I’ve met lots of people who have “songs of the summer”–songs that may not lyrically define their summer seasonal experience, but which, for some reason or other, crop up through their summer in a way that renders them part of the essential soundtrack of every warm-weather memory for a given year. Last year I had Sarah Harmer’s “Captive” and Hey Ocean!’s “Make a New Dance Up.” One summer in high school it was BNL’s “One Week.” These songs–and usually it’s only one or two–survive multiple rounds on repeat and become unforgettable parts of our summers.
This year, one of the two songs was “Desliz” a duet from Lucero and Joan Sebastian. Obviously, Spanish practice via telenovelas with Lucero led me to her music, and, well, I’m never one to avoid good music, no matter what the language. So, I bought the newest album from the Amazon MP3 store. The whole album (Un Lu*Jo) is a great collecton in total, but “Desliz” just amused the hell outta me.
Ninety-nine percent of the attraction is the sound. This is a song that sounds like South Texas to me. It’s that awesome hybrid of so many musical styles that you only seem to get with music near the Tex-Mex border. The polka-esque beat with baritone horns and clarinets twittering that I associate with the Geman, Pole and Czech elements of my birth locale, melded with that distinct lilt and twist from Mexico. And then, ZOMG, how to really go straight to Cammy’s musical heart? The steel guitar (and if that’s NOT a steel guitar, it sure as hell sounds like one and I’m not sure I want the illusion shattered, y’all). I can literally picture the people shuffling around a dance hall. It’s brilliant!
This was some of my first real sampling of Joan Sebastian’s work (I know I’ve probably heard him before in Texas, as he’s immensely popular in mariachi, ranchera, norteño, etc. music and he sounds like someone I’ve heard before–very familiar). Based on this, I’ll definitely be adding him to my “buy more” list. I really like his style and sound. And, of course, Lucero, I’ve mentioned before (and she’s another one that I’m fairly certain I heard back when I still lived in Texas–she just sounds a little too familiar for me not to have heard her before…I just didn’t know who it was I was hearing). Since I identified her first as an actress, and, having heard actors in the U.S. who (try to) sing, I was hesitant about checking out her music. That hesitancy was pointless because she is excellent, and I shifted from thinking of her as an actress first, to a singer first, actress second.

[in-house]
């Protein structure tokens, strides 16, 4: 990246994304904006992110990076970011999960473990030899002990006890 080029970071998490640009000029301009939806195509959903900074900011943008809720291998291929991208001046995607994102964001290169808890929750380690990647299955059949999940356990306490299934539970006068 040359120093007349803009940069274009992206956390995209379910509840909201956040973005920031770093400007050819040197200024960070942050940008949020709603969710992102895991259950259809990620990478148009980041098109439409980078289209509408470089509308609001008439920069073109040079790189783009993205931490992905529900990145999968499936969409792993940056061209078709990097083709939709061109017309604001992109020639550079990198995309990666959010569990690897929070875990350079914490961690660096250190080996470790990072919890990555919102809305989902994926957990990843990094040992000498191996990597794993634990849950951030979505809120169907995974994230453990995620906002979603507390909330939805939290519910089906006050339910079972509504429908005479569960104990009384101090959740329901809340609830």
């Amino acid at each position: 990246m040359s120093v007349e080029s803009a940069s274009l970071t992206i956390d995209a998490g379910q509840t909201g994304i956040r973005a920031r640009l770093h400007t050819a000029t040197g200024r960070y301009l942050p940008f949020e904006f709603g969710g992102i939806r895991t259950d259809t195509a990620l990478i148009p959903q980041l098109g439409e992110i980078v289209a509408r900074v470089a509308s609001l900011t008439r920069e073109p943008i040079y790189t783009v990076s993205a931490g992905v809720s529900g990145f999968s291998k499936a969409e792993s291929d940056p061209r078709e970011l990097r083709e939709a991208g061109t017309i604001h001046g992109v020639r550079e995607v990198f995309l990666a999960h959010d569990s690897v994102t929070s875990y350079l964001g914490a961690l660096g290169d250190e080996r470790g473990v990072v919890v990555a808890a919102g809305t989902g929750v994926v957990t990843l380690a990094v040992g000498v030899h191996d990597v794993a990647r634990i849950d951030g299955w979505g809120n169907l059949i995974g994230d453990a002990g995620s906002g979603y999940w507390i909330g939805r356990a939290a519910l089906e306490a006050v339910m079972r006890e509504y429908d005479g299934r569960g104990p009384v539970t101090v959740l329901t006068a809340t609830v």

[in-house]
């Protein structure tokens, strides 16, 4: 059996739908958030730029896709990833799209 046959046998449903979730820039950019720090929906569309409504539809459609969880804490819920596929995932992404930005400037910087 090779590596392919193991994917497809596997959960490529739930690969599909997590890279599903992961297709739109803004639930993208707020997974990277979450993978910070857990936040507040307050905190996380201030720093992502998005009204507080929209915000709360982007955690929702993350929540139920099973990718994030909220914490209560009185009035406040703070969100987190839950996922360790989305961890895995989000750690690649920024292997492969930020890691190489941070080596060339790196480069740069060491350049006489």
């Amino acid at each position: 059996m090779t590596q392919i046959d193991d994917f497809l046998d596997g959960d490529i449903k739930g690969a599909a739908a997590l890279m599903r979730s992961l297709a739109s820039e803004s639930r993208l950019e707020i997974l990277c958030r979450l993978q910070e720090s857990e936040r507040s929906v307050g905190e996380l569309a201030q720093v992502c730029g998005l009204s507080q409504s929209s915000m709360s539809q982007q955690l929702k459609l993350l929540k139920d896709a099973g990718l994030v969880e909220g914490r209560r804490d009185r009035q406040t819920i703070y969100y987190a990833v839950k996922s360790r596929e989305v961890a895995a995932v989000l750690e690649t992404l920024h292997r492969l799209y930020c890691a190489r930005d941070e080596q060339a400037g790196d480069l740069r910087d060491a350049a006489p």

I can’t say that “Desliz” is a particular showcase for either of their vocal talent (other songs in the collection are better for that), though they sound great. This song is just meant to sound more fun than heartfelt. The laid-back, gentle bounce to the rhythm, the fact that you–literally-have Lucero giggling on the bloody track* make for a fantastic time. This is not a hype-you up song, but the kind you kick back to with a beer in one hand and your feet in a lake–like Jimmy Buffet.
The lyrics are just as easy going. “Desliz” for translates to “slip” or “mistake.” And the chorus
“la vida tiene cosas tristes
sin embargo sigue siendo maravillosa
y tienes que aceptar la espina
si es que quieres ser perfume que hay en la rosa
y mientras la luna cuelga allá en París
en México nuestro sol brilla feliz
esta cantando, celebrando algún desliz”
(very) roughly translates to
“life has sad things
but still marvelous things
and you have to accept the thorns
if you want the perfume that’s in the rose
and as the moon hangs there in Paris
in Mexico our sun shines happily
singing, celebrating some mistake”**
Basically? Good? Bad? It’s all there. Roll with it, dude.
But the most important part about this easy-going tune? It will forever be the background when I recall my road trip to Houston, surviving more job changes and sweating my way through Summer 2012.
*Some people are annoyed by recordings that are not 100% polished. In this age of over-engineered, synthesized and refined albums, I happen to love bits like Lucero’s giggle in this song. It brings reality and humanity back to the music. For me, moments like the giggle, or A.C. Newman calling out a cue to Neko Case in The New Pornographer‘s “Letter From an Occupant,” or–best of all, Patsy Cline’s ragged breath near the end of “Faded Love”–transform a song from just a song to a real moment.
**Please note that if Kristy or Mary leave a comment regarding this translation, trust them. Their Spanish? Waaaaaaaaaaay better than mine.